Dr Spiegel on the Challenges Associated With CAR T-Cell Therapy in Solid Tumors

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Jay Spiegel, MD, discusses some of the challenges of using CAR T-cell therapy in patients with solid tumors.

Jay Spiegel, MD, assistant professor, Miami Miller School of Medicine, transplant and cellular therapy physician, Sylvester Comprehensive Cancer Center, discusses some of the challenges of using CAR T-cell therapy in patients with solid tumors.

Challenges in using cellular therapy in solid tumors have been notable, particularly concerning CAR T-cell therapy, Spiegel begins, adding that CAR T-cell therapy remains in early-phase studies and is associated with significant hurdles. This therapeutic approach involves the genetic reengineering of a patient's own T cells to target cancer cells. Conversely, an older method involves tumor infiltrating lymphocytes (TILs), which are immune cells that are already present within tumors, Spiegel states. Unlike CAR T cells, TILs have the advantage of residing within the tumor, potentially recognizing unique tumor presentations that may be challenging for CAR T cells to target, he elucidates. Following cell extraction, processing, and growth, TILs are transformed into a cell therapy product and administered back to the patient, he notes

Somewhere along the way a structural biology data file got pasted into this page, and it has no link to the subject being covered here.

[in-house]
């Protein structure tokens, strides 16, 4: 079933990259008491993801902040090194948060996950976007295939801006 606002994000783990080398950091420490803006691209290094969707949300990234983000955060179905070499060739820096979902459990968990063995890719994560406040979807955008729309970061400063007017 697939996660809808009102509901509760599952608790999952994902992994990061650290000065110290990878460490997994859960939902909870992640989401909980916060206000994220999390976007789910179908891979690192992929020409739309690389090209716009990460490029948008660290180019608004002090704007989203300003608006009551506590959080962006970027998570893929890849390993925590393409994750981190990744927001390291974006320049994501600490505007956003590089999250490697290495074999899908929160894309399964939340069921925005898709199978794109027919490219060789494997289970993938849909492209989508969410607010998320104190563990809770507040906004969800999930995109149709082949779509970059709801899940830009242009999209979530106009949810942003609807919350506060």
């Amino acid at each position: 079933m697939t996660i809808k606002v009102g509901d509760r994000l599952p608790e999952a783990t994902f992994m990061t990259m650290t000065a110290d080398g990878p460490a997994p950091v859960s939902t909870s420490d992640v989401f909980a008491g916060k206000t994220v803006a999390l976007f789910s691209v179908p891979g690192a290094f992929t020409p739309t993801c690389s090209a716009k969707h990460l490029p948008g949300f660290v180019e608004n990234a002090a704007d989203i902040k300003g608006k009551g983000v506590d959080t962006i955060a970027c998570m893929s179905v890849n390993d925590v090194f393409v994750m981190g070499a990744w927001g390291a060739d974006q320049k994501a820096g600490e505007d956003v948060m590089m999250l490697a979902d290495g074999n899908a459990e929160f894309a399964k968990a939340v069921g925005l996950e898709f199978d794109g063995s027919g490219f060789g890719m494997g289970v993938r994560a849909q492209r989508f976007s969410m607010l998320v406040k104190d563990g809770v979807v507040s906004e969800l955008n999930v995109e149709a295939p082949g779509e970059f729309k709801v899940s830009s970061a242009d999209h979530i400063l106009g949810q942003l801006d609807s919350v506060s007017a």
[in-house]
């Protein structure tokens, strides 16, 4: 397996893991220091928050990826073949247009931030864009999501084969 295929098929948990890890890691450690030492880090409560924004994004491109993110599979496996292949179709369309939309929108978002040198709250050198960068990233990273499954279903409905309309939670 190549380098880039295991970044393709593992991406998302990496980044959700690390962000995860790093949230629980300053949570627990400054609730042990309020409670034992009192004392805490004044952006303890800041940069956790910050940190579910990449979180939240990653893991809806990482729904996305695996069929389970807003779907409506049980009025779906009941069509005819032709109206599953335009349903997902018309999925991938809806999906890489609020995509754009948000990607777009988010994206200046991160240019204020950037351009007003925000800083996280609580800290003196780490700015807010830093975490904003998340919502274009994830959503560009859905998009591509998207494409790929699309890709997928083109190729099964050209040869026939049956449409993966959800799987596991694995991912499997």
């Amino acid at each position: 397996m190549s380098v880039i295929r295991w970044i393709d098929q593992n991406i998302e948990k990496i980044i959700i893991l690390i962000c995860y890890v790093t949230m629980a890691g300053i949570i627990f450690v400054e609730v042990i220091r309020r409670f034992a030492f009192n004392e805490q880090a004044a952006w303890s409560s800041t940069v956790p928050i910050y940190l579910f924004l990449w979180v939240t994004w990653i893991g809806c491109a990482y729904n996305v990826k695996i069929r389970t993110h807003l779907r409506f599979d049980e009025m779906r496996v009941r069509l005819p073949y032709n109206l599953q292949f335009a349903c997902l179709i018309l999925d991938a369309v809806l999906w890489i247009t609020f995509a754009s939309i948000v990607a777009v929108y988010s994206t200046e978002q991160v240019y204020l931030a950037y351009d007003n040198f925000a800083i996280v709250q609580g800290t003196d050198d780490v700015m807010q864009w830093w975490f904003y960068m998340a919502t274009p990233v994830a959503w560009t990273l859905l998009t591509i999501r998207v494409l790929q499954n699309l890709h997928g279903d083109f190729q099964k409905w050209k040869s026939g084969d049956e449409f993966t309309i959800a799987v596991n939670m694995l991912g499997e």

The February 2024 FDA approval of lifileucel (Amtagvi), a TIL therapy, for adult patients with unresectable or metastatic melanoma marks a significant milestone in the development of cell therapy for solid tumors, Spiegel continues. This treatment approach has had considerable success, contrasting with the limitations of CAR T-cell therapy. CAR T-cell therapy can only target extracellular proteins; thus, its scope is limited compared with that of TILs, which can target intracellular antigens, offering broader applicability, he reports.

Moreover, CAR T-cell therapy faces hurdles penetrating the tumor microenvironment, a challenge shared with TIL therapy but particularly pronounced in the CAR T-cell context, Spiegel expands. Additionally, CAR T-cell therapy's ability to simultaneously target only 1 or 2 antigens complicates treatment, given the complexity of solid tumors. Unlike hematologic cancers, where specific targets, such as CD19, are present primarily on cancerous cells, solid tumors often express targets also found in healthy tissues, he explains. Using agents directed at these targets can lead to significant off-tumor toxicities, as demonstrated by mesothelin-targeting CAR T-cell therapy, which can inadvertently damage lung tissue, according to Spiegel. These challenges underscore the complexities and limitations confronting CAR T-cell therapy in the treatment of solid tumors, Spiegel concludes.

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